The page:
When I was a kid and just getting into music I remember one year wherein my hoped-for birthday present was a harmony textbook—Kostka and Payne’s Tonal Harmony text, which was the first book I ever read on the subject of how music works. At the time I barely knew that such information even existed, but I eagerly hoped for something that would help me understand what I suddenly found myself wanting to know: what makes music sound the way it does?
As a preteen first turning on to the world of music around me, the above question was of the most general nature. Above all, I wanted to find a vocabulary to describe the harmonic changes and structural patterns that I heard in the (mostly tonal) music I was listening to at home and on the radio; and I wanted to understand what it was that created those effects.
As I delved into basic music theory I did discover some helpful labels and develop some useful skills, but the encounter left me with precious little toward explaining some of the very basic questions I had: What makes this moment touching to me? What makes one sound spacious and another claustrophobic? Why do I find these gestures satisfying and not others? In searching for the answers to these questions I began to study scores along with recordings. I slowly began to equate heard sounds with observed notation and in the process became better-equipped to understand some explanations for my original inquiries; but more often than not, some of those questions began to seem silly to me, not because the impulse behind them was unimportant but because as I was developing I began to reframe my questions in light of my growing knowledge and experience—moving from “What’s the right way to do this?” on to “How do I like to do this?” and “What are the ways of doing this that I haven’t considered?”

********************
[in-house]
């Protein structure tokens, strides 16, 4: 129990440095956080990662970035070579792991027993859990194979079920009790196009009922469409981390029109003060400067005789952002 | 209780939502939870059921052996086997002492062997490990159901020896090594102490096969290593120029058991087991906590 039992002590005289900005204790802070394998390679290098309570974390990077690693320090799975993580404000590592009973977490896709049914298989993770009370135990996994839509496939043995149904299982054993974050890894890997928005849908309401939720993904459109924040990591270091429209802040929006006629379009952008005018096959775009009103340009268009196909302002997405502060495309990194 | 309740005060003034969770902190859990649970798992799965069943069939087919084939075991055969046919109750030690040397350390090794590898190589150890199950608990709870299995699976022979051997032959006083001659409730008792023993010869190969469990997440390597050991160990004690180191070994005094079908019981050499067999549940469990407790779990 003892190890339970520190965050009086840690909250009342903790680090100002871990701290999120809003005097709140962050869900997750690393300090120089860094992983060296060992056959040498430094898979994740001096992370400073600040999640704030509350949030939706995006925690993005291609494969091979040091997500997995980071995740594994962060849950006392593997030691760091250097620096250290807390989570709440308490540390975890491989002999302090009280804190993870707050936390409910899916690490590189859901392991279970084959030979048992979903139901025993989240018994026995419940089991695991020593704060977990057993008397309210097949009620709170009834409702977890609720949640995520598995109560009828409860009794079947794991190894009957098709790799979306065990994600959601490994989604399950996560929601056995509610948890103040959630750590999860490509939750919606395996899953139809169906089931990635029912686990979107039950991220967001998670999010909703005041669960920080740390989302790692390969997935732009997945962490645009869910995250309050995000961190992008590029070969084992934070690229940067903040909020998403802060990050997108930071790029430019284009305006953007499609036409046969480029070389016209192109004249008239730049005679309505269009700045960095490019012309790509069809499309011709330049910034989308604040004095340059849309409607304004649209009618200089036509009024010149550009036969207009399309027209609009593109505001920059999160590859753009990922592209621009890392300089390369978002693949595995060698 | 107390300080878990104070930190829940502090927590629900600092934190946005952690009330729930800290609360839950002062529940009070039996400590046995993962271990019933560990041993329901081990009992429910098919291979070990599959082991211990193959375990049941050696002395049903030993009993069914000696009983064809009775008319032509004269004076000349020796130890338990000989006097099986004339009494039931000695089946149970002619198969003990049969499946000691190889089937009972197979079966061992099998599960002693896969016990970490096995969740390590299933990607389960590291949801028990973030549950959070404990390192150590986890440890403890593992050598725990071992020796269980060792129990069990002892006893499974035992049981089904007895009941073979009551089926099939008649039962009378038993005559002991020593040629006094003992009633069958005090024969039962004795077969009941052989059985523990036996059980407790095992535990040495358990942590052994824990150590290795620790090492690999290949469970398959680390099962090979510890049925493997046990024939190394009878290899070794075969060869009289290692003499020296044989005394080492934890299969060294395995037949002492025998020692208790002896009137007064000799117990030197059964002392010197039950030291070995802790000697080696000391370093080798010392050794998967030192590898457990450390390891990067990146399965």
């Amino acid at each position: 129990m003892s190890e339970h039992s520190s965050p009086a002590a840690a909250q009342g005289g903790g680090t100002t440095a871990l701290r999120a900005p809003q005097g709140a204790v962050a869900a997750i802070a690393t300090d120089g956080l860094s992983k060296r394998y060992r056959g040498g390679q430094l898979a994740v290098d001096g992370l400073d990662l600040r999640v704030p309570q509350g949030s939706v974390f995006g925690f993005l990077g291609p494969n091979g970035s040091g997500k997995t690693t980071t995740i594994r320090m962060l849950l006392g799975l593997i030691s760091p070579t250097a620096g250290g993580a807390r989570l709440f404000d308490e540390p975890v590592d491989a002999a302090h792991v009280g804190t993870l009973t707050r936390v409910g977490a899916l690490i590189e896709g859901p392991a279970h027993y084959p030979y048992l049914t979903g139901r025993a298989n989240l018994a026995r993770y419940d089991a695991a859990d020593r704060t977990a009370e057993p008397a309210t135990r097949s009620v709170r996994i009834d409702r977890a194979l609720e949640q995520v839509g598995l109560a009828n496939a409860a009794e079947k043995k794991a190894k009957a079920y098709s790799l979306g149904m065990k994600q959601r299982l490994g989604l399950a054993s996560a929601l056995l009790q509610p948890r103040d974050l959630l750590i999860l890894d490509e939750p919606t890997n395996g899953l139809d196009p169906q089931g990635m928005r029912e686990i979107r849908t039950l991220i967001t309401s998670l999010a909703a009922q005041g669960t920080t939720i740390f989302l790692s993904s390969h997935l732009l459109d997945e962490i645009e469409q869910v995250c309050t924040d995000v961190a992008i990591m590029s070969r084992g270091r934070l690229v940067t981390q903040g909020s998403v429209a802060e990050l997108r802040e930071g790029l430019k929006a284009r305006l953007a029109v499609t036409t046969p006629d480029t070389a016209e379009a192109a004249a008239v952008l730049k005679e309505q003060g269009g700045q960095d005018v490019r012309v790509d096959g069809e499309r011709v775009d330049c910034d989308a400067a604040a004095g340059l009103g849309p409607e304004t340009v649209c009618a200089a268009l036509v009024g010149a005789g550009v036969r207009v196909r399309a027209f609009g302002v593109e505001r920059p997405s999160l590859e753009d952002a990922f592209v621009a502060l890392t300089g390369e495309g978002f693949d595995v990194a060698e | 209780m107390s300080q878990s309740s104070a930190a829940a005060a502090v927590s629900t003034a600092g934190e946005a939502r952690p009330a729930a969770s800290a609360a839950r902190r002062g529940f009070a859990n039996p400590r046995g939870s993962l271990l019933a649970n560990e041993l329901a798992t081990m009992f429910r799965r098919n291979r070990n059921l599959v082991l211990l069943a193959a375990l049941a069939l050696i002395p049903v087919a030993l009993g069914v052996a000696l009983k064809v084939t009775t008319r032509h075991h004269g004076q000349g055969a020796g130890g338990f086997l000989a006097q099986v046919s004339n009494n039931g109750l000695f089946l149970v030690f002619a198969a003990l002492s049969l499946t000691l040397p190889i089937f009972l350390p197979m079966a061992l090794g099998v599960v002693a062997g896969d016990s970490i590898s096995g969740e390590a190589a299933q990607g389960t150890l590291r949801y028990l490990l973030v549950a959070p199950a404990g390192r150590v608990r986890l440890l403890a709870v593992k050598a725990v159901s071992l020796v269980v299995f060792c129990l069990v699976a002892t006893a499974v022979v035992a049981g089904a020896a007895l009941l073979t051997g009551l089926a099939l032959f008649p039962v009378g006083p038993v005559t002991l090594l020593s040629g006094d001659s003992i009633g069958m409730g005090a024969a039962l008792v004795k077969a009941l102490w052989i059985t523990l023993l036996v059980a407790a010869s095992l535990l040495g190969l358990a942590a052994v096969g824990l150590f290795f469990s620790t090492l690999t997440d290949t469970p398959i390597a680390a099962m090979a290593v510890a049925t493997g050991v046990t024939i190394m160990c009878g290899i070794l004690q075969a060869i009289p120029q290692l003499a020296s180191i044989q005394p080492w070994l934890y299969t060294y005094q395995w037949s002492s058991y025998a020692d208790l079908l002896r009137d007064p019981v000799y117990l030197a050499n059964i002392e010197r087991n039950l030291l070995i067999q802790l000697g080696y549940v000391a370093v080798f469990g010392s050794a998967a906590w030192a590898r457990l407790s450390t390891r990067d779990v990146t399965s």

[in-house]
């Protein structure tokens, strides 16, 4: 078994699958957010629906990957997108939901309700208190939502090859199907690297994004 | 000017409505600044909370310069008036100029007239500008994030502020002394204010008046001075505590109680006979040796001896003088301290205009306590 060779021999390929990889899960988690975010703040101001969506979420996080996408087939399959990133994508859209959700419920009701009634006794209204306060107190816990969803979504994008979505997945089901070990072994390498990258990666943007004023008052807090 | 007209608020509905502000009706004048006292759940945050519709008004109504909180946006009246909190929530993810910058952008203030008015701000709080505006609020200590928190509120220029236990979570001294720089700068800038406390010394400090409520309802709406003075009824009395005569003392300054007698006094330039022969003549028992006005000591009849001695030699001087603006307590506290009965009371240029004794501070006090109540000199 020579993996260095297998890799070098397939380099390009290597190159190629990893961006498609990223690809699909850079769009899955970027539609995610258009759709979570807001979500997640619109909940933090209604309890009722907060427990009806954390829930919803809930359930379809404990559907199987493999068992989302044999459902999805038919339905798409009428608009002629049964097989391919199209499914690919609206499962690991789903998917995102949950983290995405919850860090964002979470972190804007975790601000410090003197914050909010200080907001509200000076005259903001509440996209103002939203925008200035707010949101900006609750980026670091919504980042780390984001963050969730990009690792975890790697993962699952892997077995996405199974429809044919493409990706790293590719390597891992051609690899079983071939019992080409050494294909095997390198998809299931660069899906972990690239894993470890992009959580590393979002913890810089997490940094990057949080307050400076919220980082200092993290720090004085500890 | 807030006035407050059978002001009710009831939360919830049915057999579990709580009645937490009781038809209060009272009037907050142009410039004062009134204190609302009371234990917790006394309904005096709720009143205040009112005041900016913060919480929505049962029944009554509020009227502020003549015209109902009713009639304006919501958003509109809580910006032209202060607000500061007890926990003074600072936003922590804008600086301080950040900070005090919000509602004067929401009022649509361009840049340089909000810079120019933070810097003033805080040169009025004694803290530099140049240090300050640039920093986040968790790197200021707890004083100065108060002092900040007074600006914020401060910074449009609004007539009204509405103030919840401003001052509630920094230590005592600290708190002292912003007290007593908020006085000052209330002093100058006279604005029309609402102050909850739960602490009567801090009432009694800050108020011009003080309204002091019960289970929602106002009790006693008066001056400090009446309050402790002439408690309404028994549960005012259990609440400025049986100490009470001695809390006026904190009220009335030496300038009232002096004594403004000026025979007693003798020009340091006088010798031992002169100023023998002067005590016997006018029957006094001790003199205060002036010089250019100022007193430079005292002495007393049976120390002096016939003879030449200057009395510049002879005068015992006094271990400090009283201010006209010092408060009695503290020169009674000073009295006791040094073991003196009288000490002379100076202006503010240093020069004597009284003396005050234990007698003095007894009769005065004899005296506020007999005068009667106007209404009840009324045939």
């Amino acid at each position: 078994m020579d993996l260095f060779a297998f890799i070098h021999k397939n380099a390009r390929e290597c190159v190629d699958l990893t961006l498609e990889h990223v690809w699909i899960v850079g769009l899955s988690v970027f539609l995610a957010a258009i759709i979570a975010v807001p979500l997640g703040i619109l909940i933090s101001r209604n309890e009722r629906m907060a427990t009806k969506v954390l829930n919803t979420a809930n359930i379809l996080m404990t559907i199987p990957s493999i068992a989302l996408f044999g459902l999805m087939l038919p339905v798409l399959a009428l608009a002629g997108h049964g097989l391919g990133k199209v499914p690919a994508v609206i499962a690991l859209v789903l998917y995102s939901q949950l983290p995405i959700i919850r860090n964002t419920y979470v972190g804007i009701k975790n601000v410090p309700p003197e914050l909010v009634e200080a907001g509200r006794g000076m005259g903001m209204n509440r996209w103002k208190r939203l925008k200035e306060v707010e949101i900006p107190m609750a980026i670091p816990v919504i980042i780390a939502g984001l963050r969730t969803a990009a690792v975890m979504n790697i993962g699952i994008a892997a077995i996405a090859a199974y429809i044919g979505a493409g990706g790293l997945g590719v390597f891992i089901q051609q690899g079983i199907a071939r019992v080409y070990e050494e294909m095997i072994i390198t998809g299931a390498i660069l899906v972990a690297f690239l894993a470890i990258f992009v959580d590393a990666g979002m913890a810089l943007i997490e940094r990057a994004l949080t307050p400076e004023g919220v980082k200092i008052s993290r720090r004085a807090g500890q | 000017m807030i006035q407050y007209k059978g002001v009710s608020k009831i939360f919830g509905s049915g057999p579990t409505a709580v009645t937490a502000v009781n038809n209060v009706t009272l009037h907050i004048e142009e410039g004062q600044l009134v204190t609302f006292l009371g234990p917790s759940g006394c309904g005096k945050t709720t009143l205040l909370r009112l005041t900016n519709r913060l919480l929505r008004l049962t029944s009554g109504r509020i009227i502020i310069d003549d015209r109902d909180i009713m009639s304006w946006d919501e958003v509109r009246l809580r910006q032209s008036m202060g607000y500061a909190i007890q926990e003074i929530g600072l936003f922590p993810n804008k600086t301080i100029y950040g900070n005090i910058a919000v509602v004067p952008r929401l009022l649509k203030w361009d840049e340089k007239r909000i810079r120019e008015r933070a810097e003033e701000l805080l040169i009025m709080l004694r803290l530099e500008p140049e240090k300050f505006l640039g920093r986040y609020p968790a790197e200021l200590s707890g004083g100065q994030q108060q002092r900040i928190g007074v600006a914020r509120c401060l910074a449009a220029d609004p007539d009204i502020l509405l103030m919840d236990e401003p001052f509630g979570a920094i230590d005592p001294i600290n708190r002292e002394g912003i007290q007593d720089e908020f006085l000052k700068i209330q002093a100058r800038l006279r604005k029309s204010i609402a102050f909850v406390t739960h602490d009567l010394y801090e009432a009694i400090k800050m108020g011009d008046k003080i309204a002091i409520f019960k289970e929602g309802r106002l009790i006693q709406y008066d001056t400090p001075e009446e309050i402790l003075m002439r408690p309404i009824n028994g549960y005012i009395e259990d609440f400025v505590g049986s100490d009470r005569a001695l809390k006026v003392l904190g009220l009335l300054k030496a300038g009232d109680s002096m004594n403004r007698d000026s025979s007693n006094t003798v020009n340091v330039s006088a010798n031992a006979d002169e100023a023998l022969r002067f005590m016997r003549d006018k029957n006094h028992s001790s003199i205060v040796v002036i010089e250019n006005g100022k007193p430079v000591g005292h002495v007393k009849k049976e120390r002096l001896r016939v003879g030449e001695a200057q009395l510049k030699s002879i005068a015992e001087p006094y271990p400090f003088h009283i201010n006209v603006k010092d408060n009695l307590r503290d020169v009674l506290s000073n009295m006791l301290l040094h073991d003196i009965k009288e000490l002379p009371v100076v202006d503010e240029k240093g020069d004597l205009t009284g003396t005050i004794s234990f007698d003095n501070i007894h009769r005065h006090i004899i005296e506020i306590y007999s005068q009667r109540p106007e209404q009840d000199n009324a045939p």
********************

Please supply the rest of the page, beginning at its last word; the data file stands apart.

In looking for answers, we often come to reevaluate the questions. For me at least, this truth has become integral to the composing experience. Barring the most extreme of philosophical positions, we humans neither create reality nor receive it passively; we are partners in the creation of our world, which we modify by the type of attention we bring to it. Immersed in this feedback loop, one’s development as a composer isn’t confirmed by coming up with better answers but with better questions—a deepening and widening of focus rather than the narrow accuracy that we often presume will guide us into the heart of musical mystery that we first yearned to know.